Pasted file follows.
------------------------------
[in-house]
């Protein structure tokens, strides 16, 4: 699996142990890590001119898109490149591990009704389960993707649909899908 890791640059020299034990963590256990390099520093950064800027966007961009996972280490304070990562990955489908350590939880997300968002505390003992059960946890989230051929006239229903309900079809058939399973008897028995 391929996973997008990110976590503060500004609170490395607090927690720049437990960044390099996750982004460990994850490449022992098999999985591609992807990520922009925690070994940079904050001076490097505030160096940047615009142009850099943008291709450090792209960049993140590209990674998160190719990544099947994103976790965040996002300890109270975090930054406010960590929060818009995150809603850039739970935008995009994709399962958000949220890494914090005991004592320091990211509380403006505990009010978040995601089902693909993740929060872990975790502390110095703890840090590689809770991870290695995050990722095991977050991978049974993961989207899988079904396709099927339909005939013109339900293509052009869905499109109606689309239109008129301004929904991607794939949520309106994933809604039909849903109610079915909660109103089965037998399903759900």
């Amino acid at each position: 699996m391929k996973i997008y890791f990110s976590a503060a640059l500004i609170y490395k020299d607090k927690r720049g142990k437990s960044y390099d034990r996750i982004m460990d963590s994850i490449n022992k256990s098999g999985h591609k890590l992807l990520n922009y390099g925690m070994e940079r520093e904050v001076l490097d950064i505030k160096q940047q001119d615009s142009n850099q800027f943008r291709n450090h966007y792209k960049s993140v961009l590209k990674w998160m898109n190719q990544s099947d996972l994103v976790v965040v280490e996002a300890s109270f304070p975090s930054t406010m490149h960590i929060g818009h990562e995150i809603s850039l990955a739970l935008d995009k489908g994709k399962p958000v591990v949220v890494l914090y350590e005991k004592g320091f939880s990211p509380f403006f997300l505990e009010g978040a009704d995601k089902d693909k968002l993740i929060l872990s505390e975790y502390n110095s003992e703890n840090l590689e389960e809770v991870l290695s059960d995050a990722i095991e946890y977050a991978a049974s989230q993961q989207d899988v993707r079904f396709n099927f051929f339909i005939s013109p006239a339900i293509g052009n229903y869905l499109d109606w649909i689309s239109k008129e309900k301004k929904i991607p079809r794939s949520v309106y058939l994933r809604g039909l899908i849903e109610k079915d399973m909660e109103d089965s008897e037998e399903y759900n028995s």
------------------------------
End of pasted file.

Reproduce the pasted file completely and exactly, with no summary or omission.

[in-house]
């Protein structure tokens, strides 16, 4: 699996142990890590001119898109490149591990009704389960993707649909899908 890791640059020299034990963590256990390099520093950064800027966007961009996972280490304070990562990955489908350590939880997300968002505390003992059960946890989230051929006239229903309900079809058939399973008897028995 391929996973997008990110976590503060500004609170490395607090927690720049437990960044390099996750982004460990994850490449022992098999999985591609992807990520922009925690070994940079904050001076490097505030160096940047615009142009850099943008291709450090792209960049993140590209990674998160190719990544099947994103976790965040996002300890109270975090930054406010960590929060818009995150809603850039739970935008995009994709399962958000949220890494914090005991004592320091990211509380403006505990009010978040995601089902693909993740929060872990975790502390110095703890840090590689809770991870290695995050990722095991977050991978049974993961989207899988079904396709099927339909005939013109339900293509052009869905499109109606689309239109008129301004929904991607794939949520309106994933809604039909849903109610079915909660109103089965037998399903759900």
């Amino acid at each position: 699996m391929k996973i997008y890791f990110s976590a503060a640059l500004i609170y490395k020299d607090k927690r720049g142990k437990s960044y390099d034990r996750i982004m460990d963590s994850i490449n022992k256990s098999g999985h591609k890590l992807l990520n922009y390099g925690m070994e940079r520093e904050v001076l490097d950064i505030k160096q940047q001119d615009s142009n850099q800027f943008r291709n450090h966007y792209k960049s993140v961009l590209k990674w998160m898109n190719q990544s099947d996972l994103v976790v965040v280490e996002a300890s109270f304070p975090s930054t406010m490149h960590i929060g818009h990562e995150i809603s850039l990955a739970l935008d995009k489908g994709k399962p958000v591990v949220v890494l914090y350590e005991k004592g320091f939880s990211p509380f403006f997300l505990e009010g978040a009704d995601k089902d693909k968002l993740i929060l872990s505390e975790y502390n110095s003992e703890n840090l590689e389960e809770v991870l290695s059960d995050a990722i095991e946890y977050a991978a049974s989230q993961q989207d899988v993707r079904f396709n099927f051929f339909i005939s013109p006239a339900i293509g052009n229903y869905l499109d109606w649909i689309s239109k008129e309900k301004k929904i991607p079809r794939s949520v309106y058939l994933r809604g039909l899908i849903e109610k079915d399973m909660e109103d089965s008897e037998e399903y759900n028995s």